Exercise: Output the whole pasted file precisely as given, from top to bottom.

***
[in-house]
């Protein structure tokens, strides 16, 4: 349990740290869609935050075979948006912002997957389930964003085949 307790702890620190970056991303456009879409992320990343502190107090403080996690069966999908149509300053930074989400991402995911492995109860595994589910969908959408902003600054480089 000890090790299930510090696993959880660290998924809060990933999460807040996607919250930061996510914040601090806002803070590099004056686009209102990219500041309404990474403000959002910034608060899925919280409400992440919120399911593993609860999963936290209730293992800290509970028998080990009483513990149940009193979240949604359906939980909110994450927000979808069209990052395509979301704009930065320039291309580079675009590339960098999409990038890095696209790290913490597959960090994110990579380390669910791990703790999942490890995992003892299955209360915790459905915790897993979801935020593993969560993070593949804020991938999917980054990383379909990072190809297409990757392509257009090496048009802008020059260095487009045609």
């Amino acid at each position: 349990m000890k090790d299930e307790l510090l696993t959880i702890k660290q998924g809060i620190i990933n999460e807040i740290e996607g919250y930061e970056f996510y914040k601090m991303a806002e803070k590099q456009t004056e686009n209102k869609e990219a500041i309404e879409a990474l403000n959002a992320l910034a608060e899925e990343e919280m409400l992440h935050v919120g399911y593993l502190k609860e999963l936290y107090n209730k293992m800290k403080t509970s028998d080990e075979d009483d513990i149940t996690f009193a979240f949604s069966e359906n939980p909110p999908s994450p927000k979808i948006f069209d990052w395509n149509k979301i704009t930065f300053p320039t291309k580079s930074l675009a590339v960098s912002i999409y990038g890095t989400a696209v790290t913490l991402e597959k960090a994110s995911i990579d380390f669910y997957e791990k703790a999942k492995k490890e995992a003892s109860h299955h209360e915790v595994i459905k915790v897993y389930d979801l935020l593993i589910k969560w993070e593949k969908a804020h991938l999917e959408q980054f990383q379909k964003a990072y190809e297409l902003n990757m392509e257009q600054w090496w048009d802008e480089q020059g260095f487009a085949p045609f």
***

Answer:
[in-house]
């Protein structure tokens, strides 16, 4: 349990740290869609935050075979948006912002997957389930964003085949 307790702890620190970056991303456009879409992320990343502190107090403080996690069966999908149509300053930074989400991402995911492995109860595994589910969908959408902003600054480089 000890090790299930510090696993959880660290998924809060990933999460807040996607919250930061996510914040601090806002803070590099004056686009209102990219500041309404990474403000959002910034608060899925919280409400992440919120399911593993609860999963936290209730293992800290509970028998080990009483513990149940009193979240949604359906939980909110994450927000979808069209990052395509979301704009930065320039291309580079675009590339960098999409990038890095696209790290913490597959960090994110990579380390669910791990703790999942490890995992003892299955209360915790459905915790897993979801935020593993969560993070593949804020991938999917980054990383379909990072190809297409990757392509257009090496048009802008020059260095487009045609």
């Amino acid at each position: 349990m000890k090790d299930e307790l510090l696993t959880i702890k660290q998924g809060i620190i990933n999460e807040i740290e996607g919250y930061e970056f996510y914040k601090m991303a806002e803070k590099q456009t004056e686009n209102k869609e990219a500041i309404e879409a990474l403000n959002a992320l910034a608060e899925e990343e919280m409400l992440h935050v919120g399911y593993l502190k609860e999963l936290y107090n209730k293992m800290k403080t509970s028998d080990e075979d009483d513990i149940t996690f009193a979240f949604s069966e359906n939980p909110p999908s994450p927000k979808i948006f069209d990052w395509n149509k979301i704009t930065f300053p320039t291309k580079s930074l675009a590339v960098s912002i999409y990038g890095t989400a696209v790290t913490l991402e597959k960090a994110s995911i990579d380390f669910y997957e791990k703790a999942k492995k490890e995992a003892s109860h299955h209360e915790v595994i459905k915790v897993y389930d979801l935020l593993i589910k969560w993070e593949k969908a804020h991938l999917e959408q980054f990383q379909k964003a990072y190809e297409l902003n990757m392509e257009q600054w090496w048009d802008e480089q020059g260095f487009a085949p045609f």